I don’t really care for this card at all. If it turns out to be good then so be it, but I am not impressed. If we are able to attack with three creatures and have double red mana up to get this card back, then we are probably already winning the game. In most instances when I am able to get in with three creatures, I am looking to spike a Lightning Strike to finish my opponent and a little 1/1 that SOMETIMES becomes a 2/2 isn’t going to make the cut for me.

Defiler of Instinct is very powerful, but I think it is much more useful in a midrange type deck. If I jammed a four drop into my deck, it would probably be Thundering Raiju.

I love Electrostatic Infantry, but I think this card is much better in other formats. I don’t want to jam my deck full of cards that just let me storm off, only for my threat to get hit and I blow up all my resources. Look for this card in Pioneer and Explorer.

My dear Reckless Impulse, you try so hard to be Light Up the Stage, but you just aren’t. I’m sure you have your place in other decks, but not here. I can’t afford to take a turn off to MAYBE play one of the exiled cards the following turn. This spell is just clunky. If it was an instant, I would consider it.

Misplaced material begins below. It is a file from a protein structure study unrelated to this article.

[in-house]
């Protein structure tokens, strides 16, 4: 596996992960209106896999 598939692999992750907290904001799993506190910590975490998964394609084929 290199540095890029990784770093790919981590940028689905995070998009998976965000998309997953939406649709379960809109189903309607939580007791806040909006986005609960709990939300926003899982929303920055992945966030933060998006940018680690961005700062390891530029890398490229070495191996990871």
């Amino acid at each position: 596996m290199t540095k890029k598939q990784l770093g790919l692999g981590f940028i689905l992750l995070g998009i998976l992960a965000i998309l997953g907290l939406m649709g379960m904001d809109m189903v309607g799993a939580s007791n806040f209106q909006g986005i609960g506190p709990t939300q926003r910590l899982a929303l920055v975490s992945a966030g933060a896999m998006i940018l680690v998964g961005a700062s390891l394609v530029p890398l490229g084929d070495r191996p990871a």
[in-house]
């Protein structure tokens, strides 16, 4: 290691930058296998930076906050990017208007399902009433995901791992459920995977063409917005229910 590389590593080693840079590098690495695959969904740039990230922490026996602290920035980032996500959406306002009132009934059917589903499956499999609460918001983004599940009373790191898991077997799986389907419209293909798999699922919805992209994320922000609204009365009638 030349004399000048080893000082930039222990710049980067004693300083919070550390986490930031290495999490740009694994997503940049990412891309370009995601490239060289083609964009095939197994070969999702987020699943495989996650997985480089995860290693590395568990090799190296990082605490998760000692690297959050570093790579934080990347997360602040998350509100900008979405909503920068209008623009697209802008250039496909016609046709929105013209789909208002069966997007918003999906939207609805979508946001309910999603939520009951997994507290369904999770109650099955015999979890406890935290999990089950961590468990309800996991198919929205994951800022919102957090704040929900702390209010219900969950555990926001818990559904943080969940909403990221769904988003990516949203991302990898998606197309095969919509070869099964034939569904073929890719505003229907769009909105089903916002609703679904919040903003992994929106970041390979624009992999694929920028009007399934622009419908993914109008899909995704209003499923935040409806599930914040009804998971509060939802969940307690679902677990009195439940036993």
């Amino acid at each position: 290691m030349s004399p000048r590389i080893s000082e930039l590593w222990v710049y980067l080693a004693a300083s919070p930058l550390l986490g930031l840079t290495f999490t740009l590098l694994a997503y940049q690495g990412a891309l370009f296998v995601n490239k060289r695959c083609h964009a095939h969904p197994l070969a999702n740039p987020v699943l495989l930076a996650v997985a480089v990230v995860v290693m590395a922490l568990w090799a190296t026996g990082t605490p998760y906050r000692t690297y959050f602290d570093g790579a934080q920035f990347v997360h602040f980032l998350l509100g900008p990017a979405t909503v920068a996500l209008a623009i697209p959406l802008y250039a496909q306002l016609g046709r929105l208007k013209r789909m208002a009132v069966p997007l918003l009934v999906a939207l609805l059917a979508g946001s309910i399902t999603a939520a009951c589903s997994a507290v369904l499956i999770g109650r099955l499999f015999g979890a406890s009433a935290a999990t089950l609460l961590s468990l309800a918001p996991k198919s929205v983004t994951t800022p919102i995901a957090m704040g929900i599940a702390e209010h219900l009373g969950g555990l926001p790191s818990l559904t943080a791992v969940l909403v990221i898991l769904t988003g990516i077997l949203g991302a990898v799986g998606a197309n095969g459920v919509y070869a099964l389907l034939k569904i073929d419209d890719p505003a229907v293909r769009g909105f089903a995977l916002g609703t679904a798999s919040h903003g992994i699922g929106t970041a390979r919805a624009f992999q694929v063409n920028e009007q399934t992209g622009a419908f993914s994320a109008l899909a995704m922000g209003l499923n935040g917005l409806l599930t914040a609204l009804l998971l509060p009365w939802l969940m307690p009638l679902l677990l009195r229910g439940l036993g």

Matchups and Sideboard Guide

Hammerhand Art by Joshua Raphael
Hammerhand Art by Joshua Raphael

Black Midrange Decks

+3 Rending Flame-4 Hammerhand
+2 Reckoner Bankbuster-4 Reckless Stormseeker
+2 Flame-Blessed Bolt-4 Voldaren Epicure
+2 Chandra, Dressed to Kill-3 Squee, Dubious Monarch
+2 Jaya, Fiery Negotiator
+2 Abrade
+2 Unlicensed Hearse

Okay, I will be the first to admit that this looks crazy going 15 deep against all these decks, but the fact is that there are so many different builds of these architypes that involve specific answers to threats. Thankfully, the core of these decks is all the same, this means we can group these decks into a single category. Since all of these decks are playing efficient threats like Tenacious Underdog, Graveyard Trespasser, then backing it up with bigger threats like Sheoldred, the Apocalypse, Sol'Kanar the Tainted, Serra Paragon, Henrika, Infernal Seer, Soul of Windgrace, Raffine, Scheming Seer and Junji, the Midnight Sky.